After son’s death in Iraq, mother starts organization to end war

Jackie Valley

Rosemary Palmer, whose son, Edward “Augie” Schroeder, was killed in Iraq in August 2005, said Americans have a job to do: Take action to end the Iraq War and “as soon as possible, bring our soldiers home.”

“Every violent death tears a hole in the soul of the universe,” she said.

Now, Palmer said, the Iraq War has caused too many innocent lives to be lost without a worthwhile cause.

“There are way too many holes in the soul of our universe,” she said.

Palmer said her son grew up in New Jersey and often made trips to Manhattan near the Twin Towers. In high school, she said Augie took an emergency medical training course because “he liked to help people.”

Palmer said Augie came back to Ohio to attend Ohio State, but Sept. 11 changed the course of his destiny.

“Our son, like so many Americans, couldn’t resist the call to arms, so he joined the Marine Reserves,” she said.

Initially, Palmer said, her son had an optimistic view about the war, but after spending several months in Iraq, she said he told her, “The closer we get to going home, the less worth the cost.”

She said Augie told her the war in Iraq is a “never-ending circle” of troops entering Iraqi cities with a mission of “go, clear, leave,” only to have Iraqi insurgents return as soon as American troops leave.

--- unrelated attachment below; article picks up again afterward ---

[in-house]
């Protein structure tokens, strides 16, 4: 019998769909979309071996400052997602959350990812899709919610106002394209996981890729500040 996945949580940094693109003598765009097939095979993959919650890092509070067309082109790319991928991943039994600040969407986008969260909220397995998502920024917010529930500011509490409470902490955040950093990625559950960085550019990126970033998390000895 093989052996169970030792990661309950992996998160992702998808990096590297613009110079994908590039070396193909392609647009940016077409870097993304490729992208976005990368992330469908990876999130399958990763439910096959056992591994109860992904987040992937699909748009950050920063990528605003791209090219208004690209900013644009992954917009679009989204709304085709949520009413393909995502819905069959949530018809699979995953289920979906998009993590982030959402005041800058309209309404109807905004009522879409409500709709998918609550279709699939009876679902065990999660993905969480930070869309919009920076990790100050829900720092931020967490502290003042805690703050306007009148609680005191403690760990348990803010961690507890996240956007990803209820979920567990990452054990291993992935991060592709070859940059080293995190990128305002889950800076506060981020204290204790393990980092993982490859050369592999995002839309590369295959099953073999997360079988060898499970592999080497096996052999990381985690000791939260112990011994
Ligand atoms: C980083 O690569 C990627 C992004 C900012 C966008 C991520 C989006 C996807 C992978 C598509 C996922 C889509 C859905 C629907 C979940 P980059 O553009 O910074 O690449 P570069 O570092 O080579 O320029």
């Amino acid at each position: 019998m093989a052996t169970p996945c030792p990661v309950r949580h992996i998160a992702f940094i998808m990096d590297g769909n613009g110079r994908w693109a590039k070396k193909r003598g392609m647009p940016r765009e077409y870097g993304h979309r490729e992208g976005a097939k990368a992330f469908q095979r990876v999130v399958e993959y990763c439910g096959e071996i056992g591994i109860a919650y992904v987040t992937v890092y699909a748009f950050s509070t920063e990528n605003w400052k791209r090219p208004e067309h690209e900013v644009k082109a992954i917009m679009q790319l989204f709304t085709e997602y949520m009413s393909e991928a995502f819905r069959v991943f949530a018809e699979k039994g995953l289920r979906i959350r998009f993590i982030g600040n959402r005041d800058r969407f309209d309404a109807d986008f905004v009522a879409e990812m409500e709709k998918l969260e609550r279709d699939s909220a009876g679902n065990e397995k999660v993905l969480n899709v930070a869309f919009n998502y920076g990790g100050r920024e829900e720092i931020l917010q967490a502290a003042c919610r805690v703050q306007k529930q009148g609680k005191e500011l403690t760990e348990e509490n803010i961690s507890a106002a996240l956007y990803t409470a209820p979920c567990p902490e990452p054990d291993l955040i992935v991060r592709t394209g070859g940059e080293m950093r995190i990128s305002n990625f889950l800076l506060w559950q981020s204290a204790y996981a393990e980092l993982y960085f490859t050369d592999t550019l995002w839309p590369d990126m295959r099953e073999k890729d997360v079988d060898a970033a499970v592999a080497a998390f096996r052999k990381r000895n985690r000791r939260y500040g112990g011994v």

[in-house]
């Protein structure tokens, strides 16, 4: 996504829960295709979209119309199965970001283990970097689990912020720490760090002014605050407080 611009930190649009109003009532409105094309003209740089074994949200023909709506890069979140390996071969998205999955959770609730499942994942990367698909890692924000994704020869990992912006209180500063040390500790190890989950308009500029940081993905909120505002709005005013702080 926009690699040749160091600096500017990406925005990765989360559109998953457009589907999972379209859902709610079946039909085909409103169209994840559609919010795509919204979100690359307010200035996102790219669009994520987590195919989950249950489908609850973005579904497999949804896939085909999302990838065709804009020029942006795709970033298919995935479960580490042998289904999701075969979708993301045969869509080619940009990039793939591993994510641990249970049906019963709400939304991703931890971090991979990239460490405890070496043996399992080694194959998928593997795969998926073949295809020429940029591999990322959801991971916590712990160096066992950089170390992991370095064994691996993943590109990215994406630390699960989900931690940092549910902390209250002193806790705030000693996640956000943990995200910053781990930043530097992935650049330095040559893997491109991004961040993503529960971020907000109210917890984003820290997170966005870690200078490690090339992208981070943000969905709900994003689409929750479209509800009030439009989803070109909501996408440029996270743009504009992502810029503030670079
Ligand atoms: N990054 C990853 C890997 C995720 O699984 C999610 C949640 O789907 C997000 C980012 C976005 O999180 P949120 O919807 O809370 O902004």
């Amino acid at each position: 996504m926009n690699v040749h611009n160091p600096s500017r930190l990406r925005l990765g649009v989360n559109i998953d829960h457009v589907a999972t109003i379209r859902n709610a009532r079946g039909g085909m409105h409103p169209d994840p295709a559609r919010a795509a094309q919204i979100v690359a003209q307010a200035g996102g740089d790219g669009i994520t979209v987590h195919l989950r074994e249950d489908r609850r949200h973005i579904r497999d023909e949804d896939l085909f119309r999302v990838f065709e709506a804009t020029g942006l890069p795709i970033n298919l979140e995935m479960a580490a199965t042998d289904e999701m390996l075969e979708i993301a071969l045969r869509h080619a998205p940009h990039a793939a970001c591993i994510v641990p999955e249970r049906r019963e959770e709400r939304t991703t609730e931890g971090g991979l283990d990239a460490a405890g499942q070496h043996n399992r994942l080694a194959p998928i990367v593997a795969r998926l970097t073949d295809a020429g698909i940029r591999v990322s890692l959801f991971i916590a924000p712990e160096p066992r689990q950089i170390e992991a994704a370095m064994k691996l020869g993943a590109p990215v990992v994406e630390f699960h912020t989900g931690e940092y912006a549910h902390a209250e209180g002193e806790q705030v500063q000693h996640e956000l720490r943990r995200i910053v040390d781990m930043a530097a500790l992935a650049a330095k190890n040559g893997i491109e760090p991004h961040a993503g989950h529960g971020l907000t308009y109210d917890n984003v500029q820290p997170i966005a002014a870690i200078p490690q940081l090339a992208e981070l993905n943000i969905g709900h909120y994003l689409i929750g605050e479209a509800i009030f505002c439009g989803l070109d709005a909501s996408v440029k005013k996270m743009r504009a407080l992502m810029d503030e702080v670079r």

As Augie experienced the dangers of war firsthand, Palmer said she and her husband, Paul Schroeder, like other soldiers’ families, experienced the fears and dangers of the war vicariously – watching daily news reports detailing the violence and life loss in Iraq each day.

“Think of the families at home, because it’s not just the guys in the field who are going through these dangers,” she said.

On Aug. 3, 2005, when news broke that 14 marines had been killed near Haditha, Iraq, when an Amtrack vehicle struck a land mine, Palmer said she and her husband knew something was terribly wrong. Three hours later, two uniformed Marines arrived at their house to inform them of their son’s death.

After her son’s death, Palmer and her husband created Families of the Fallen for Change, an organization advocating for the end of the war. The organization now has more than 1,400 members nationwide.

“My husband and I knew we had a duty to tell the world, like our son said, ‘This war is not worth the cost,'” she said.

Contact student politics reporter Jackie Valley at [email protected].